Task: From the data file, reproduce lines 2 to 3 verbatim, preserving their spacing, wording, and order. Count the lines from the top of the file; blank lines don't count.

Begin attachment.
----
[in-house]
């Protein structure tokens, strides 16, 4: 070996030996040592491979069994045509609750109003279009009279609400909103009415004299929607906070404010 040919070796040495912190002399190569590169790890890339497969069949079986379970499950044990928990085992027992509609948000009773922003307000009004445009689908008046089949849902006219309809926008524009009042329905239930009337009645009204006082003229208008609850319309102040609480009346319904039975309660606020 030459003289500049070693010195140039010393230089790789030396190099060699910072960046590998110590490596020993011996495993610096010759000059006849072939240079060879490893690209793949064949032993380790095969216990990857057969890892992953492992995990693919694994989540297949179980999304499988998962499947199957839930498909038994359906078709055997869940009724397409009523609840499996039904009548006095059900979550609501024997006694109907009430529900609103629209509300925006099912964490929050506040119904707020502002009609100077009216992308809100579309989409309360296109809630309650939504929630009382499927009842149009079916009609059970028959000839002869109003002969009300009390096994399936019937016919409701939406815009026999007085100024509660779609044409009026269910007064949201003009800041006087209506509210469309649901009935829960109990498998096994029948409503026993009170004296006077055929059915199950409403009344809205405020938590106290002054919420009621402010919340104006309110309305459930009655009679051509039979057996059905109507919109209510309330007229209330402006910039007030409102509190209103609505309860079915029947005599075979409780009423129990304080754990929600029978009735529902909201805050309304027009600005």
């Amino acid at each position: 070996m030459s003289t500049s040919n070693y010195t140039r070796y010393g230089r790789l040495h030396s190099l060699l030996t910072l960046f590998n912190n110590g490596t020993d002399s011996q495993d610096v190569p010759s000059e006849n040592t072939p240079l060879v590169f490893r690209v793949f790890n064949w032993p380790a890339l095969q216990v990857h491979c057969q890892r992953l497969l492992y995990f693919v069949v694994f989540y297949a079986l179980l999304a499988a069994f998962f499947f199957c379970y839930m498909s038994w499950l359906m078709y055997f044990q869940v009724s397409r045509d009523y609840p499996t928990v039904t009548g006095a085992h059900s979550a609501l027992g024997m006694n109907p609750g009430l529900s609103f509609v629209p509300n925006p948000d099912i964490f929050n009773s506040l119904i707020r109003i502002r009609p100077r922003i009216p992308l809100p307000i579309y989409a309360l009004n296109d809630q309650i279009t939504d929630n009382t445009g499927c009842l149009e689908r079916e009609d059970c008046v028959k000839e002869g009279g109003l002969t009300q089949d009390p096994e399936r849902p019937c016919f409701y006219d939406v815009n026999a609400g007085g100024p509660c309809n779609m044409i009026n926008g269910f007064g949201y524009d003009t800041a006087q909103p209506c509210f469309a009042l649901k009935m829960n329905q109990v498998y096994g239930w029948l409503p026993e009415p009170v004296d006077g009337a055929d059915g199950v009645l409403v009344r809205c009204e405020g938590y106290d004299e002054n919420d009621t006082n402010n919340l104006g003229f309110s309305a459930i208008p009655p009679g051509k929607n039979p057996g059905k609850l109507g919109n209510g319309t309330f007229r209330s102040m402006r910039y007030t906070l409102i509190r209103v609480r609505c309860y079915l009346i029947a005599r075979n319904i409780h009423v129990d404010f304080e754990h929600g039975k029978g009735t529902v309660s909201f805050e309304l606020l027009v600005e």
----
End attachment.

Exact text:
């Protein structure tokens, strides 16, 4: 070996030996040592491979069994045509609750109003279009009279609400909103009415004299929607906070404010 040919070796040495912190002399190569590169790890890339497969069949079986379970499950044990928990085992027992509609948000009773922003307000009004445009689908008046089949849902006219309809926008524009009042329905239930009337009645009204006082003229208008609850319309102040609480009346319904039975309660606020 030459003289500049070693010195140039010393230089790789030396190099060699910072960046590998110590490596020993011996495993610096010759000059006849072939240079060879490893690209793949064949032993380790095969216990990857057969890892992953492992995990693919694994989540297949179980999304499988998962499947199957839930498909038994359906078709055997869940009724397409009523609840499996039904009548006095059900979550609501024997006694109907009430529900609103629209509300925006099912964490929050506040119904707020502002009609100077009216992308809100579309989409309360296109809630309650939504929630009382499927009842149009079916009609059970028959000839002869109003002969009300009390096994399936019937016919409701939406815009026999007085100024509660779609044409009026269910007064949201003009800041006087209506509210469309649901009935829960109990498998096994029948409503026993009170004296006077055929059915199950409403009344809205405020938590106290002054919420009621402010919340104006309110309305459930009655009679051509039979057996059905109507919109209510309330007229209330402006910039007030409102509190209103609505309860079915029947005599075979409780009423129990304080754990929600029978009735529902909201805050309304027009600005």
């Amino acid at each position: 070996m030459s003289t500049s040919n070693y010195t140039r070796y010393g230089r790789l040495h030396s190099l060699l030996t910072l960046f590998n912190n110590g490596t020993d002399s011996q495993d610096v190569p010759s000059e006849n040592t072939p240079l060879v590169f490893r690209v793949f790890n064949w032993p380790a890339l095969q216990v990857h491979c057969q890892r992953l497969l492992y995990f693919v069949v694994f989540y297949a079986l179980l999304a499988a069994f998962f499947f199957c379970y839930m498909s038994w499950l359906m078709y055997f044990q869940v009724s397409r045509d009523y609840p499996t928990v039904t009548g006095a085992h059900s979550a609501l027992g024997m006694n109907p609750g009430l529900s609103f509609v629209p509300n925006p948000d099912i964490f929050n009773s506040l119904i707020r109003i502002r009609p100077r922003i009216p992308l809100p307000i579309y989409a309360l009004n296109d809630q309650i279009t939504d929630n009382t445009g499927c009842l149009e689908r079916e009609d059970c008046v028959k000839e002869g009279g109003l002969t009300q089949d009390p096994e399936r849902p019937c016919f409701y006219d939406v815009n026999a609400g007085g100024p509660c309809n779609m044409i009026n926008g269910f007064g949201y524009d003009t800041a006087q909103p209506c509210f469309a009042l649901k009935m829960n329905q109990v498998y096994g239930w029948l409503p026993e009415p009170v004296d006077g009337a055929d059915g199950v009645l409403v009344r809205c009204e405020g938590y106290d004299e002054n919420d009621t006082n402010n919340l104006g003229f309110s309305a459930i208008p009655p009679g051509k929607n039979p057996g059905k609850l109507g919109n209510g319309t309330f007229r209330s102040m402006r910039y007030t906070l409102i509190r209103v609480r609505c309860y079915l009346i029947a005599r075979n319904i409780h009423v129990d404010f304080e754990h929600g039975k029978g009735t529902v309660s909201f805050e309304l606020l027009v600005e």